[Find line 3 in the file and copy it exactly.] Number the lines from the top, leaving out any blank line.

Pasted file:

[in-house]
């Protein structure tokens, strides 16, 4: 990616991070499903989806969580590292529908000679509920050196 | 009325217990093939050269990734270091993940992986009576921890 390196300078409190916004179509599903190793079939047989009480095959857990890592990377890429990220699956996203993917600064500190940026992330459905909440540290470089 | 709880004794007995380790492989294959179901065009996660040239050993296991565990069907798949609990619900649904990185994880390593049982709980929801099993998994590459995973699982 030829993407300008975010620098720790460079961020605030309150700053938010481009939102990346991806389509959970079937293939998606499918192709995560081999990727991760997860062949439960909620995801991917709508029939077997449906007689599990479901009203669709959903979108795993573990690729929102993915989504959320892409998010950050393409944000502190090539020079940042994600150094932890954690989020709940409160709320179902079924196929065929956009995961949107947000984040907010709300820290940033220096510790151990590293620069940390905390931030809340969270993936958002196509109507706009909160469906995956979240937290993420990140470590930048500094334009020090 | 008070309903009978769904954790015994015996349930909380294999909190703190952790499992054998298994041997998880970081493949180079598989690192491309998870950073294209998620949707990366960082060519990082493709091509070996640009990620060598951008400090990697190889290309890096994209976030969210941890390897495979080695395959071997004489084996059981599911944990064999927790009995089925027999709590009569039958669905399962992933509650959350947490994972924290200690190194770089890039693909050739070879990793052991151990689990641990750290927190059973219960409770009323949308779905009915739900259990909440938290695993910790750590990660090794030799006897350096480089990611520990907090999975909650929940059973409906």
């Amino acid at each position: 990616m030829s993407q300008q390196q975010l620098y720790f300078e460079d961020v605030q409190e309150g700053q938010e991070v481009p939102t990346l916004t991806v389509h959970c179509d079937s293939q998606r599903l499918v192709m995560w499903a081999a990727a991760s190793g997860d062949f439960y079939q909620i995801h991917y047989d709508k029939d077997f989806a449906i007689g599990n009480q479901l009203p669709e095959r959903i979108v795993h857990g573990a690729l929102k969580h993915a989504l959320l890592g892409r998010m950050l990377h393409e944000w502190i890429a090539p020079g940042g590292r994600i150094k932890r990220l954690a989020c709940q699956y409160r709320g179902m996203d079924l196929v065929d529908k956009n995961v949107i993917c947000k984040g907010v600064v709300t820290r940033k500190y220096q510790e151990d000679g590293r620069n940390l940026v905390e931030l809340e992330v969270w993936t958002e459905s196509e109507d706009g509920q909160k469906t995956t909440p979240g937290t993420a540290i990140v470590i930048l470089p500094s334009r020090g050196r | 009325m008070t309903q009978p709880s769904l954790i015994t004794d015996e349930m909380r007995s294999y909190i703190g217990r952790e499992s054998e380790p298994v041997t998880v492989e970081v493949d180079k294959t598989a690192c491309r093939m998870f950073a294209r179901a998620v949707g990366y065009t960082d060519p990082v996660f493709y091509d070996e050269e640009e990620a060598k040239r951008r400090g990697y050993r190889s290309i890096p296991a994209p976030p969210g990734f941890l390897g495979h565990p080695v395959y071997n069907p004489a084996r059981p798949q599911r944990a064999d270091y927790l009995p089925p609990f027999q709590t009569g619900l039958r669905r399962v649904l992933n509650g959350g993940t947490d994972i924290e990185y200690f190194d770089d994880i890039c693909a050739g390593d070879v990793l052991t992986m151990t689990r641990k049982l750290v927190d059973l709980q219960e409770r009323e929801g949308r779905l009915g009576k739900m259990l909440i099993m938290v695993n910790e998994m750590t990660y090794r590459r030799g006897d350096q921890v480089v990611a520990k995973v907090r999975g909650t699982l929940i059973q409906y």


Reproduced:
């Amino acid at each position: 990616m030829s993407q300008q390196q975010l620098y720790f300078e460079d961020v605030q409190e309150g700053q938010e991070v481009p939102t990346l916004t991806v389509h959970c179509d079937s293939q998606r599903l499918v192709m995560w499903a081999a990727a991760s190793g997860d062949f439960y079939q909620i995801h991917y047989d709508k029939d077997f989806a449906i007689g599990n009480q479901l009203p669709e095959r959903i979108v795993h857990g573990a690729l929102k969580h993915a989504l959320l890592g892409r998010m950050l990377h393409e944000w502190i890429a090539p020079g940042g590292r994600i150094k932890r990220l954690a989020c709940q699956y409160r709320g179902m996203d079924l196929v065929d529908k956009n995961v949107i993917c947000k984040g907010v600064v709300t820290r940033k500190y220096q510790e151990d000679g590293r620069n940390l940026v905390e931030l809340e992330v969270w993936t958002e459905s196509e109507d706009g509920q909160k469906t995956t909440p979240g937290t993420a540290i990140v470590i930048l470089p500094s334009r020090g050196r | 009325m008070t309903q009978p709880s769904l954790i015994t004794d015996e349930m909380r007995s294999y909190i703190g217990r952790e499992s054998e380790p298994v041997t998880v492989e970081v493949d180079k294959t598989a690192c491309r093939m998870f950073a294209r179901a998620v949707g990366y065009t960082d060519p990082v996660f493709y091509d070996e050269e640009e990620a060598k040239r951008r400090g990697y050993r190889s290309i890096p296991a994209p976030p969210g990734f941890l390897g495979h565990p080695v395959y071997n069907p004489a084996r059981p798949q599911r944990a064999d270091y927790l009995p089925p609990f027999q709590t009569g619900l039958r669905r399962v649904l992933n509650g959350g993940t947490d994972i924290e990185y200690f190194d770089d994880i890039c693909a050739g390593d070879v990793l052991t992986m151990t689990r641990k049982l750290v927190d059973l709980q219960e409770r009323e929801g949308r779905l009915g009576k739900m259990l909440i099993m938290v695993n910790e998994m750590t990660y090794r590459r030799g006897d350096q921890v480089v990611a520990k995973v907090r999975g909650t699982l929940i059973q409906y």